I am an admin for a Global company. They are a true MS shop and they spend millions on support, and licensing. I also have my own servers for my home business hosting webpages. As a corp I can maybe see the requirements for paying for the extras. Though I have yet to see any real support from MS that a real Admin couldnt deal with. Most of the time it is issues that MS ends up saying that "It is compatibility with XYZ software, Not MS".
        As my home business is critical for up time also, My hardware has redundant power supplies, RAID5 for Drive Failsafe, and regular tape backups. I can purchase the "Extras" in my hardware by saving on the "Licensing" that I would normally pay to MS.
        I like having one Server to maintain rather than splitting services across several boxes.
        Even if users had separate services on separate servers does that make you feel comfy? Email server down, Is that just a minor issue? Or is the Print server down a minor? Proxy Server? Which would be a minor? I have found that if a user can't Print, or Email is down, or can't get to the internet, then thier work stops, and I would be under the gun already.
      • Small businesses usually only have one box.

        So it won't be any different to normal.
  • RE: IBM rolls out the 'Smart Cube' with app market: Think enterprise iPod-iTunes combo

    It sounds like an AS/400. Oh wait, it IS an AS/400!
  • RE: IBM rolls out the 'Smart Cube' with app market: Think enterprise iPod-iTunes combo

    • SmartCube deja vu

      (btw test successful...)

      when i hear about IBM rolling out 'Smart Cube', i'm not thinking enterprise iPod-iTunes, i'm thinking about actual name for this thing. will it be BS/500? ;-)
  • RE: IBM rolls out the 'Smart Cube' with app market: Think enterprise iPod-iTunes combo

    For that price you should have 2 cubes like a cluster. running virutal machines that smart swap if needed. Need big ole backup.
    • Probably is a cluster inside

      If this is really based on iSeries hardware, as I suspect, it's probably like a cluster in a box. iSeries supported more than 64 Power CPs in a machine several years ago, as well as being hot-pluggable and having redundant power supplies, being partitioned, etc, etc. I don't work on those machines, but they're much more powerful and robust than a typical SOHO server. Suspect the one in the picture is the low end version. I will say the AS/400 never achieved the holy grail of obviating the need for an administrator, but it made some progress. Or you can buy the Linux version, if you prefer.
  • Upcoming NAS Competitors: Synology & QNAP

    IBM should be looking over its shoulder at open source, NAS (Network Attached Storage) appliances from upcoming vendors such as Synology and QNAP. These appliances are really under $1,000 headless Linux LAMP (Linux, Apache, MySQL, PHP) servers with RAID disk controllers and gigabit Ethernet.

    Here is a comparison chart of Synology hardware:

    Here is a list of open source server applications ("Value Applications") available from Synology for a free download:

    Although most of the Synology NAS servers are sold without disk drives (eg. "2 bay"); here is a complete RAID 1 2x 500 GB drive Synology DS209 system on Amazon for $519:

    There is a gap between the Synology system and the IBM system, but the piranhas are hungry!

    Using a small solid state drive (SSD) would reduce seek time to near zero.

    As for Intuit QuickBooks, its system requirements says that it requires Microsoft .Net 2.0 runtime; if Synology added Novell's Mono, Intuit would be able to port Quickbooks to the Synology servers.

    The CPUs are underpowered single core, but coupled with an embedded Linux (probably Busybox) and no video adapter (configured over the network from a client PC), RAID disk controller and gigabit Ethernet the systems have a shrewd hardware trade off. In some respects the tradeoffs (low CPU power with lots of IO) resemble IBMs branch office computers from decades past.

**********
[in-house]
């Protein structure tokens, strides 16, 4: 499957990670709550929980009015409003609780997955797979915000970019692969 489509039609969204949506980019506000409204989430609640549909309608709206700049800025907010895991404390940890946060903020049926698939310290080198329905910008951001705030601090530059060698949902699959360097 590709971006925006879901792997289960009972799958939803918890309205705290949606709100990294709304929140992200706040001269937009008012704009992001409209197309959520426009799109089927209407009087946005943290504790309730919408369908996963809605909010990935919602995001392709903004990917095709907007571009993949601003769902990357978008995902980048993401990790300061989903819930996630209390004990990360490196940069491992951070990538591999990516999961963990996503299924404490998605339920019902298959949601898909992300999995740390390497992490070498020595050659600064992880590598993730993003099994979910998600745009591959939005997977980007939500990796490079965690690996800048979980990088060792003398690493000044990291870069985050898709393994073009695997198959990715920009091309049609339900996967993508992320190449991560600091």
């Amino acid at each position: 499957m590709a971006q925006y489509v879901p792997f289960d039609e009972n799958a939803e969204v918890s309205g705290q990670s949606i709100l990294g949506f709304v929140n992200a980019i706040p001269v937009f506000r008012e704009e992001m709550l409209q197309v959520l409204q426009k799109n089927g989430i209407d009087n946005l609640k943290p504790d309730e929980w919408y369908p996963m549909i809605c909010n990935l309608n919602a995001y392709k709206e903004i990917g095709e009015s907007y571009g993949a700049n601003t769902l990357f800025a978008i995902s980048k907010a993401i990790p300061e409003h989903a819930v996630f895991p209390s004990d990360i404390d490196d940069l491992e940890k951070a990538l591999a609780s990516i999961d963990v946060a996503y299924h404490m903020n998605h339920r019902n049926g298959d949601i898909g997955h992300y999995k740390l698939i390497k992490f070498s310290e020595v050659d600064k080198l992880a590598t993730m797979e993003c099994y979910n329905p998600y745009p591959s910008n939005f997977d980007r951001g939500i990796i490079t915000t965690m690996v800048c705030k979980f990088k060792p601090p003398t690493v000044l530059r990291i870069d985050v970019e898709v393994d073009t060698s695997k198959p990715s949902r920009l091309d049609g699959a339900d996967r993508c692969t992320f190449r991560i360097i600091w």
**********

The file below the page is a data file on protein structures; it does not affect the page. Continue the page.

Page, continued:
For price sensitive very small regional or branch offices, Synology and QNAP have very low price point making them potentially cost effect deployment servers. Think of early PCs and how fast they evolved.

    Jim Callahan
    Orlando, FL
  • RE: IBM rolls out the 'Smart Cube' with app market: Think enterprise iPod-i

    A lot more detailed info can be found here:

    EDIT: I didn't contribute to the article or
    verify everything in it ... but it does seem to
    answer some questions being asked here.

    David Dangerfield
  • Most US establishments have less than 20 employees

    According to US Census Department's "County Business Patterns (2006)" The potential small establishment market is huge.

    More than half (54.5%) of US business establishments have 4 or fewer employees.

    Almost three-fourths of US business establishments have less than 10 employees (73.3%).

    More than 85% of US business establishments have 20 or fewer employees (86.0%)

    There were more than six and a half million US business establishments with less than 20 employees and a little over a million establishments with 20 or more employees.

    Employees Establishments Share
    1-4 4,137,018 54.4%
    5-9 1,432,352 18.8%
    10-19 964,024 12.7%
    20-49 658,710 8.7%
    50-99 227,125 3.0%
    100-249 130,048 1.7%
    250-499 32,704 0.4%
    500-999 12,121 0.2%
    1000 or more 7,058 0.1%
    TOTAL 7,601,160 100.0%

    Adapted from:

    To see county business patters for a specific county or state see:

    Jim Callahan
    Orlando, FL
  • RE: IBM rolls out the 'Smart Cube' with app market: Think enterprise iPod-iTunes combo

    We are one of the few IBM Certified/Intuit smart cube resellers currently in the US.

    This things makes sense as it is a low touch environment. It leverages the AS400 technology, the machine itself is built like a tank, and the service is unbeatable.

    If any small business needs a solid foundation and truly wants to mitigate admin time - this is the way to go... the system back up itself, backup to ibm, the drives are hot swap, you take one of the drives home every day, the server auto updates with service packs from IBM and INTUIT and, and, and....

    The price is reasonable for entry level systems at about $4800 for the 24x7 support for the Cube directly from IBM...

    If you'll need more information give a call....